In Defense of Tattletales: 3 Reasons You Want Your Kid to Tattle
If you look up synonyms of the word tattletale you get words like snitch, nark, rat, blabbermouth, gossip, and betrayer. This is surprising since the actual definition is simply “a person who provides information about another’s wrongdoing.” Why do we look down on those who bring wrongdoings to light?
Child sexual abuse thrives in secrecy. If we encourage people, our children especially, to look the other way when someone is doing something that makes them uncomfortable or that they know is wrong then we are, in some cases, condoning the behavior. We’re allowing it to continue unabated because it’s easier than having an uncomfortable conversation.
What if instead of a “snitches get stitches” mentality, we embraced transparency and truthfulness? Here are 3 reasons you should encourage your child to be a tattletale:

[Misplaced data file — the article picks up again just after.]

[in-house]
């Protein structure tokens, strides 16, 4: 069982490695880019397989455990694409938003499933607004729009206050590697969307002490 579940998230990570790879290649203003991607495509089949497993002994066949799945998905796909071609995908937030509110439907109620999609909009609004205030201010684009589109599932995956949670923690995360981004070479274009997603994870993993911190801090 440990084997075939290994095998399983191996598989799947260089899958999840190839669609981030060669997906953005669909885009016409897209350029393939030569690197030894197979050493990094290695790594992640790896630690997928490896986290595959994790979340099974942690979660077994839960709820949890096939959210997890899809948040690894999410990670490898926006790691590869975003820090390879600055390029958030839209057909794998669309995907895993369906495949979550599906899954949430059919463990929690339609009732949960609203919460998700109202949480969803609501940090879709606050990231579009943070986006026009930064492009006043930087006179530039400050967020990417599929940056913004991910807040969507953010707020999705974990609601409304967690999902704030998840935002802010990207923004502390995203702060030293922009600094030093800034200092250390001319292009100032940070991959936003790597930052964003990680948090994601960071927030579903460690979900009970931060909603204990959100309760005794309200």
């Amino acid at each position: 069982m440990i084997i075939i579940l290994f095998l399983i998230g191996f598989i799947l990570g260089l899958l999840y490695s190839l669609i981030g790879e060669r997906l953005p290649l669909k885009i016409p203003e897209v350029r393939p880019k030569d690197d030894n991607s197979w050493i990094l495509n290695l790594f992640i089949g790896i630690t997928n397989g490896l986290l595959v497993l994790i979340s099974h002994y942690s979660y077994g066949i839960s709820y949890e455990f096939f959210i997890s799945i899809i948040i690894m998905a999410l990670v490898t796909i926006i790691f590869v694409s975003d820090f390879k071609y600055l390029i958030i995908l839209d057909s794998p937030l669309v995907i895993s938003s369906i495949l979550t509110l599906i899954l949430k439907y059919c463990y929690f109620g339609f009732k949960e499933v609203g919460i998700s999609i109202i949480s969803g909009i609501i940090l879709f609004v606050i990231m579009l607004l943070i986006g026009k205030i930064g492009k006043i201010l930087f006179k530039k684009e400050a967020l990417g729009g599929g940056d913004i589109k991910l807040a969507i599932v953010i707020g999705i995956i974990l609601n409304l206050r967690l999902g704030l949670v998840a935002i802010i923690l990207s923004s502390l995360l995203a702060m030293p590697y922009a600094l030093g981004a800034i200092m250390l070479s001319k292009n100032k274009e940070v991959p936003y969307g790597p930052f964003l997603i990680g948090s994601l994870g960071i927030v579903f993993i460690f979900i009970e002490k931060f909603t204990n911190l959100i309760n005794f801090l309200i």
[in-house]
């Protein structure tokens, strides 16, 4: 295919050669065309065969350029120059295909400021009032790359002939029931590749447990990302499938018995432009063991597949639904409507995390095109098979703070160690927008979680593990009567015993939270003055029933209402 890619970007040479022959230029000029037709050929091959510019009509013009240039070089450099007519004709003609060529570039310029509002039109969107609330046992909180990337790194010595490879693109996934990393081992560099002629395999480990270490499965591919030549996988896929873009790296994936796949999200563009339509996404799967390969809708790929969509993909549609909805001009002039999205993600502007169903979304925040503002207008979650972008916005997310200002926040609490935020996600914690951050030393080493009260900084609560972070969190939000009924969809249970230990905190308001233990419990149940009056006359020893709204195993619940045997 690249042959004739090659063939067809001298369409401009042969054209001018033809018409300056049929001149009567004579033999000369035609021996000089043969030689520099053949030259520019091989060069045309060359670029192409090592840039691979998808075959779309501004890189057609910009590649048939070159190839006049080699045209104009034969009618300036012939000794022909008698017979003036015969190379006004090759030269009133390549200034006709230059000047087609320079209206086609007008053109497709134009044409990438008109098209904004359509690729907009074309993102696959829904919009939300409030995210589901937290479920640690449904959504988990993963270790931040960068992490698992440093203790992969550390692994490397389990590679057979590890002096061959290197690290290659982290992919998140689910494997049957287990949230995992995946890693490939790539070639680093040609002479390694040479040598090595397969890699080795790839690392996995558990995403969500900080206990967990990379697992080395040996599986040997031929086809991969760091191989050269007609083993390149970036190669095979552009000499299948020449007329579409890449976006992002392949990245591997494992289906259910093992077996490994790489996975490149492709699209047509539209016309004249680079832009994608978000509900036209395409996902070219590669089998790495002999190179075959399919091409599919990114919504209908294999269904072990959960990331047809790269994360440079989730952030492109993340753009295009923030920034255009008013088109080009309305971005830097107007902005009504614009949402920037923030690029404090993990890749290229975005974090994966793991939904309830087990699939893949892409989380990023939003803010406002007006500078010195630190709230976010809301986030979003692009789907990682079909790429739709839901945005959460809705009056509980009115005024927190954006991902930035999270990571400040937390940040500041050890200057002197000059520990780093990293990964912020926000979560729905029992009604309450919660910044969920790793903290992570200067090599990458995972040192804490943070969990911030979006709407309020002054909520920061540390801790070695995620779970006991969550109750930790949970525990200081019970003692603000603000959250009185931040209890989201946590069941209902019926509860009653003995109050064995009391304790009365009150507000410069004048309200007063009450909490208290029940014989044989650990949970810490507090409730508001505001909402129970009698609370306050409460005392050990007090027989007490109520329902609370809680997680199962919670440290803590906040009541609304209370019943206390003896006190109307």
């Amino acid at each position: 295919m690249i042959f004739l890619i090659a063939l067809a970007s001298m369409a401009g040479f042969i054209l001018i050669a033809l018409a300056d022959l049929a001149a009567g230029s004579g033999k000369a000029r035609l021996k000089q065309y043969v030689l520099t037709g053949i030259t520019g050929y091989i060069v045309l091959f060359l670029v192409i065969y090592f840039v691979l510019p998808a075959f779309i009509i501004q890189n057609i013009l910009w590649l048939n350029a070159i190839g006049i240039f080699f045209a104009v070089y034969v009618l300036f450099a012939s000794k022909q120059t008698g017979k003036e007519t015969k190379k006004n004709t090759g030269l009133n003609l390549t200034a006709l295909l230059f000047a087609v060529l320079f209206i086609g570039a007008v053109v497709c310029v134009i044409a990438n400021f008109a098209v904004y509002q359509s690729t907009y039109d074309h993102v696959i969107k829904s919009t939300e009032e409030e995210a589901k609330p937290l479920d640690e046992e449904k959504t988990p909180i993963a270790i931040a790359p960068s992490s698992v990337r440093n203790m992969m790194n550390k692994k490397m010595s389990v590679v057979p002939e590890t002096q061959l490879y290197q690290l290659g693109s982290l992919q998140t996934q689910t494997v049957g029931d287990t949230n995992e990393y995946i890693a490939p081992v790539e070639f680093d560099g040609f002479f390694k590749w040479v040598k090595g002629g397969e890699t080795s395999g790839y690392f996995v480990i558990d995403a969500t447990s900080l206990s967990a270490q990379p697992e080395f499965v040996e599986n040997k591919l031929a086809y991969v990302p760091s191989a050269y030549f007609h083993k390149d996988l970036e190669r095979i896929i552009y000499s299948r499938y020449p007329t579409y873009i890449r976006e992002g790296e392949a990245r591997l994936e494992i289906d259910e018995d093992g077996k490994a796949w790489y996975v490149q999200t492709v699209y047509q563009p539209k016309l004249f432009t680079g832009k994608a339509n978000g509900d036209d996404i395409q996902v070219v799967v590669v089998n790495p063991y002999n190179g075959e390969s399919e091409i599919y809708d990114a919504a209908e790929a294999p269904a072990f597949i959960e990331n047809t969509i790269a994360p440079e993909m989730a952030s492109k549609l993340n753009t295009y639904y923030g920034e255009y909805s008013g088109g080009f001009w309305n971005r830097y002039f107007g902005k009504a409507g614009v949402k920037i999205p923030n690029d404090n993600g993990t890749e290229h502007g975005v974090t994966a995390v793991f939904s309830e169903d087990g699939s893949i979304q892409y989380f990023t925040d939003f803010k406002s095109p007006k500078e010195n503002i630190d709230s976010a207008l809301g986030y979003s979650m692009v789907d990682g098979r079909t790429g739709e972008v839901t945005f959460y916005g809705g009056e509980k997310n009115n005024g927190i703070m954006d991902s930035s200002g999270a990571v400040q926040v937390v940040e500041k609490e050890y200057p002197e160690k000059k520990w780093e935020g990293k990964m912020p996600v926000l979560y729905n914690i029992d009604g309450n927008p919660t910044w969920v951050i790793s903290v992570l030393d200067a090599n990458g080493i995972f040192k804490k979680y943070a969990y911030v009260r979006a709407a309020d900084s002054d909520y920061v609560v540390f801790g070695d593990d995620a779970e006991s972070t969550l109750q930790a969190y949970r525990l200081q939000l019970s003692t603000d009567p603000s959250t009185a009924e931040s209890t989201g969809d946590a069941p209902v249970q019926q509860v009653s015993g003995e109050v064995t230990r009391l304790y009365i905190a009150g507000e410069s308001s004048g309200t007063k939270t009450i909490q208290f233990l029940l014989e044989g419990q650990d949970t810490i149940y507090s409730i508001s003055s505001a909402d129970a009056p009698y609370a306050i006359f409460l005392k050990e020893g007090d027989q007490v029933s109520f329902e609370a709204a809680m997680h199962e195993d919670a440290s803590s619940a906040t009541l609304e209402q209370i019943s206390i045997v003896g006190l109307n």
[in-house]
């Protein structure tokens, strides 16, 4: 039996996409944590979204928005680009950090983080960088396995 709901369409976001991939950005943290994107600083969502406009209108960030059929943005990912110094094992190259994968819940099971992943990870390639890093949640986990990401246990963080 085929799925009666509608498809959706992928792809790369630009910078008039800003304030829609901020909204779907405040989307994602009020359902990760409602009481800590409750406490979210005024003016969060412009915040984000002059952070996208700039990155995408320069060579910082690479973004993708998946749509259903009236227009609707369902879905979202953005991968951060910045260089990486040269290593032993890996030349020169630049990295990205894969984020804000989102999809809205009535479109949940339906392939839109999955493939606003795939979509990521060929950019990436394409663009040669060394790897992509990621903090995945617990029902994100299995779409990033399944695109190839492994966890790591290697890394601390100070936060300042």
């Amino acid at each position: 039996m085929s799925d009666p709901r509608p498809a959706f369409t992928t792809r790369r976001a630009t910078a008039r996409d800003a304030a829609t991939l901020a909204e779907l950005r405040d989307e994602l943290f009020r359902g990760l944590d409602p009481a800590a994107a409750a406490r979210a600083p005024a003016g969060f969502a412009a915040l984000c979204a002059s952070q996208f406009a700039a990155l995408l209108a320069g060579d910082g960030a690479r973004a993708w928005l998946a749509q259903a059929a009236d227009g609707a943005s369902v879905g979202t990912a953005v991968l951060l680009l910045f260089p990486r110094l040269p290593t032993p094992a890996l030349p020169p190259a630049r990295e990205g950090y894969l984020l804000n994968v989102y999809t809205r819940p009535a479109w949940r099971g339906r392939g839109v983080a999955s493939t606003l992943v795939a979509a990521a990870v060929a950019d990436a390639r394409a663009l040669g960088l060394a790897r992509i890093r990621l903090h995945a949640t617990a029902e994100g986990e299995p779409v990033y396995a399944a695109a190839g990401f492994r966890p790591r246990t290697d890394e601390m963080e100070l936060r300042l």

It encourages open communication
If you want your child to talk to you openly and honestly then that means allowing them to tell you anything and everything. This might mean “tattling” on their sibling or a kid at school. Listen. Really listen to what they’re telling you and it will encourage them to keep talking.
It stops harmful secrets
Not just sexual abuse, but bullying, drug abuse, etc. If your child has learned that they’ll get in trouble if they “tattle” on someone for small things then they’ll be less likely to tell you when they’re being cyber-bullied on social media.
The more open and honest you are about potentially harmful things, the safer you and your loved ones will be. Allowing your child to come to you with concerns and worries and choosing to respond instead of react will allow them to feel safe.
It might be annoying if your tween comes to you every 10 minutes to complain about her brother doing something, but you set a precedent with your reaction. If you respond lovingly, she’ll be more likely to come to you in the future. If you dismiss her and tell her to stop bothering you, then she will. Even when it matters most.
Sure, tattling may not always be the most constructive thing, and having your child called a tattletale can hurt. But encouraging them to always be open and honest will be the best thing you can do in the long run.
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